Social Security opens door to survivor benefits for same-sex couples who couldn’t marry | Smart Change: Personal Finances
Social Security survivor benefits are one of the most valuable types of income provided by the Social Security Administration (SSA). These benefits are intended to ensure that a surviving spouse does not face financial disaster when a higher earning partner dies.
Unfortunately, millions of Americans have been unable to access survivor benefits because they have been barred for many years from entering into a legal marriage with the partner of their choice. This is the situation many older LGBTQ people face, as same-sex marriage was only legalized when it was too late for them.
The good news is that the SSA has now opened the door to providing survivor benefits to certain widowed partners who have been denied full marriage rights. Here’s what you need to know about this new process.
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Generally, to qualify for Social Security survivor benefits, you must have been married at the time of your partner’s death and for at least nine months prior. Or you must have been married for at least 10 years before divorcing and not remarried until age 60 (or age 50 if disabled).
Tragically, many same-sex partners were unable to marry despite having spent their lives in committed relationships – and therefore were not eligible for survivor benefits. Some people who had been disenfranchised have taken steps to change this Social Security rule, and they have succeeded.
Two class action lawsuits have been filed by those who lost their same-sex partners before they could legally marry. Cases, Thorton vs. Social Security Commissioner and Ely versus Saulboth have successfully challenged the current rules and argued that survivor benefits should extend to those who are denied the right to marry their partner.
While the Trump administration was appealing the results of both class action lawsuits, the Social Security Administration dropped both appeals in November due to a policy change under the Biden administration.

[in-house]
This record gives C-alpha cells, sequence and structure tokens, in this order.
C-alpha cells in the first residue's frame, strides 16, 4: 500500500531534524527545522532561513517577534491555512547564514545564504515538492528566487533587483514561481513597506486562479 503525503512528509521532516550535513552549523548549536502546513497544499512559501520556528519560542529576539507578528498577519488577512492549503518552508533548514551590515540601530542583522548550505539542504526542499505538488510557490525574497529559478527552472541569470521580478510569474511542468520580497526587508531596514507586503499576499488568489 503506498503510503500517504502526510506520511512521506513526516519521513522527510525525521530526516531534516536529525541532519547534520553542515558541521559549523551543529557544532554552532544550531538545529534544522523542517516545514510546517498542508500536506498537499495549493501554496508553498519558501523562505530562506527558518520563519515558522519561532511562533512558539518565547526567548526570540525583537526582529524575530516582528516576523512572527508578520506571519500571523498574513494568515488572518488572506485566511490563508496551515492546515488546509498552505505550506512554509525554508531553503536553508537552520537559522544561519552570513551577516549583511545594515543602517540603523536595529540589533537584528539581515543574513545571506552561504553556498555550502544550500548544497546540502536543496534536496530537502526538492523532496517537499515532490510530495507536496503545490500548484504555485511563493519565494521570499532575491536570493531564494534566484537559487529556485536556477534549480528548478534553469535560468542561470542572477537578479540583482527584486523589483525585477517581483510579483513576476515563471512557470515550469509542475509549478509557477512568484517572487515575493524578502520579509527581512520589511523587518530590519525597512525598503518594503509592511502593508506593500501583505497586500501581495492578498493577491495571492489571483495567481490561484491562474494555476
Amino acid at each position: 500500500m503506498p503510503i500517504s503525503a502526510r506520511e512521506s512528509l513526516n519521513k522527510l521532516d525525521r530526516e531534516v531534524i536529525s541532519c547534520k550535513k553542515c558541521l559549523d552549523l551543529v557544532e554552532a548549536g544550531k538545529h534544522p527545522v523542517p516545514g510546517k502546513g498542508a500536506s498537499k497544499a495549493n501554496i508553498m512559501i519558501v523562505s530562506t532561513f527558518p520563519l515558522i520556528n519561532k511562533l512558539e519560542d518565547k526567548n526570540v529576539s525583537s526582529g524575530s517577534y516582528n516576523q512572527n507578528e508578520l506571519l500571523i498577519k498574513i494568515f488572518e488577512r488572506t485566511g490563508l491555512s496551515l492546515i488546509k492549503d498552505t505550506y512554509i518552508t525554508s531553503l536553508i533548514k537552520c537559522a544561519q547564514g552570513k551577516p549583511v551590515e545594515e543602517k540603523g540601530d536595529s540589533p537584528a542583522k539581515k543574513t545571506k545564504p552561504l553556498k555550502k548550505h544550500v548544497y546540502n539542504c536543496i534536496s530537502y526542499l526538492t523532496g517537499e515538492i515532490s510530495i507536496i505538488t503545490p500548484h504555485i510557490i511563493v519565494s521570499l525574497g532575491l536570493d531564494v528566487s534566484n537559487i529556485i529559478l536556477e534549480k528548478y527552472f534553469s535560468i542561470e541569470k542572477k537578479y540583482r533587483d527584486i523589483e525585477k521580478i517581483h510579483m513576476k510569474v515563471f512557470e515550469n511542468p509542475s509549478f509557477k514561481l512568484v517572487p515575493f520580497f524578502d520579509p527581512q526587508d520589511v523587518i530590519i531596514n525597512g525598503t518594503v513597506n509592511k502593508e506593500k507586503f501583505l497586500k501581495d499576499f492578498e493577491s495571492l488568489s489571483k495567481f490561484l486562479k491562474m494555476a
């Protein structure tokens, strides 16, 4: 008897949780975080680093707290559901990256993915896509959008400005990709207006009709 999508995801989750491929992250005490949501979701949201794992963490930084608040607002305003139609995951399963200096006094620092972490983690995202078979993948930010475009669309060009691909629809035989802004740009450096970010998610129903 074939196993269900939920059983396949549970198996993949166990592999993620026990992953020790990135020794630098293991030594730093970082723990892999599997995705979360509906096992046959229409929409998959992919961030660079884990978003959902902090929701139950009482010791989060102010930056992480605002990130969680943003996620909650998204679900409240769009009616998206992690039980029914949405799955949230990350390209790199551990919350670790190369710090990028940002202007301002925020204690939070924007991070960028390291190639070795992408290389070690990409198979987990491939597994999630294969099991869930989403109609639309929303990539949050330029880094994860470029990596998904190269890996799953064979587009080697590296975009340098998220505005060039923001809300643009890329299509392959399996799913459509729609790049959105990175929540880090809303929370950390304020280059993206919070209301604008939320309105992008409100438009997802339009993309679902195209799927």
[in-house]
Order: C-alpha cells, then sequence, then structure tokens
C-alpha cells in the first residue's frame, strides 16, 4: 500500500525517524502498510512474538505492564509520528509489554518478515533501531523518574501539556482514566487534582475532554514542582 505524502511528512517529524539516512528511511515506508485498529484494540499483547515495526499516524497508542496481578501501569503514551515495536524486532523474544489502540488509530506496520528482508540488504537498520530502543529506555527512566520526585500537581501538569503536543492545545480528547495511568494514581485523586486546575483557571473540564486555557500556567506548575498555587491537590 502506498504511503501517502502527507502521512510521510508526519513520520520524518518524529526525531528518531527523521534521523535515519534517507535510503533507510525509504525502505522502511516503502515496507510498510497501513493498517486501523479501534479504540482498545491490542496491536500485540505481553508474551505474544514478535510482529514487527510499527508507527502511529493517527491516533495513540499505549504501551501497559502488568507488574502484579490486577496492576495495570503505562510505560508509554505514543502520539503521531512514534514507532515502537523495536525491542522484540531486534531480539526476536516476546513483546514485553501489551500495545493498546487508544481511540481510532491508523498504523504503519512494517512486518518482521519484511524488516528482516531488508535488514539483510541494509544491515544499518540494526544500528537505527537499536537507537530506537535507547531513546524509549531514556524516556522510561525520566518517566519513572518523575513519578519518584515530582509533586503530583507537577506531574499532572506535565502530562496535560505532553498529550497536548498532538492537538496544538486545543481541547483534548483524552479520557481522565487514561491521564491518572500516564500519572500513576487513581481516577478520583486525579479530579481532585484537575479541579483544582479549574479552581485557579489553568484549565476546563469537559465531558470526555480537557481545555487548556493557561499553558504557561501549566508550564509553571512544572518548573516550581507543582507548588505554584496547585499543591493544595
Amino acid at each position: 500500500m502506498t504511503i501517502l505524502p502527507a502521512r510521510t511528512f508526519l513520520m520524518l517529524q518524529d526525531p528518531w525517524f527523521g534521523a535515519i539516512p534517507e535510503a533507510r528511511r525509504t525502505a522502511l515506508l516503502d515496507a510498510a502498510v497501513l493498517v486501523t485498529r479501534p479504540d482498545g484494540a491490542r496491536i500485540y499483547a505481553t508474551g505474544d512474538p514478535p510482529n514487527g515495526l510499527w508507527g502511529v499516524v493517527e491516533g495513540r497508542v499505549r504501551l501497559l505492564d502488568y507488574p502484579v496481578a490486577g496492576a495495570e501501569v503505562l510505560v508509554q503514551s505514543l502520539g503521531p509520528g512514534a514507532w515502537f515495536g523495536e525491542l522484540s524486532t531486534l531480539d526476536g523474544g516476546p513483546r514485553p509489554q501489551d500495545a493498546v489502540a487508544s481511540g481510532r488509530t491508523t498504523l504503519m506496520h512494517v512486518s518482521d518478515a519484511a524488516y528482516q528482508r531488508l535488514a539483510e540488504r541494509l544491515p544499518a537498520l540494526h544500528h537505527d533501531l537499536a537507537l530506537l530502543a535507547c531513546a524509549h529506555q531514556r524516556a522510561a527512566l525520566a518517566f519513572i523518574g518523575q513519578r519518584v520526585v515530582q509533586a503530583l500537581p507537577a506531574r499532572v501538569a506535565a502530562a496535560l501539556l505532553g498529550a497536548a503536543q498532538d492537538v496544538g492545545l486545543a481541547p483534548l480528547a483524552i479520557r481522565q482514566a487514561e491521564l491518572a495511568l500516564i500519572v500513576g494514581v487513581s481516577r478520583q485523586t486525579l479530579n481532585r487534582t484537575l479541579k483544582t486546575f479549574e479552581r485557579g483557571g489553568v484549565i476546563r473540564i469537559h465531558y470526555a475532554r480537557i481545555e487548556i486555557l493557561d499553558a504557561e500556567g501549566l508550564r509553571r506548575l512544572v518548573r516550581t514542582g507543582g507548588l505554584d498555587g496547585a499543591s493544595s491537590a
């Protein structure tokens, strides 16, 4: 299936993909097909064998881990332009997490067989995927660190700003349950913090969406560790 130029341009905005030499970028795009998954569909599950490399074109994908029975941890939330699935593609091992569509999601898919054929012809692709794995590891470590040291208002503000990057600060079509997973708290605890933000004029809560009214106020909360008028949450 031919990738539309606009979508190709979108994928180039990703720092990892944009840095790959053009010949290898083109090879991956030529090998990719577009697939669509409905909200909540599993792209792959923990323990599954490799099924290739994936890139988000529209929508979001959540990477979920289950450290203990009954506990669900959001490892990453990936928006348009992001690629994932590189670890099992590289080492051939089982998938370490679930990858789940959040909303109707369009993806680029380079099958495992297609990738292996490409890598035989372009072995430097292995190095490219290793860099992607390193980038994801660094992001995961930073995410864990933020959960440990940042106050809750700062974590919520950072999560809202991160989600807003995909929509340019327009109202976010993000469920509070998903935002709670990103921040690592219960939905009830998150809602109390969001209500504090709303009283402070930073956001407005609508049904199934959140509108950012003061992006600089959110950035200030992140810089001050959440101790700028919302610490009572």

As a result, the Social Security Administration now allows same-sex partners to receive Social Security survivor benefits, even if they were unmarried or had been married for less than the required nine months. . These benefits are available provided the claimant is able to prove that they were in a relationship with a deceased same-sex partner. This proof can take the form of a shared house; a commitment ceremony; joint bank accounts, mortgages or leases; or even pictures and letters.
Applying for survivor benefits can be an important source of income for seniors
Survivor benefits often provide a much higher income for seniors if their partner was the higher earner. They may also become available earlier than Social Security retirement benefits – as early as age 50 for disabled spouses and at an even younger age when caring for a partner’s minor child. deceased.
The fact that same-sex partners will now be able to access these benefits could be a huge financial boon. If you fall into this category and have been denied the legal right to marry, it is essential that you understand your new rights and ensure that you claim the benefits you are owed by presenting proof of your partnership to the Social Security Administration.
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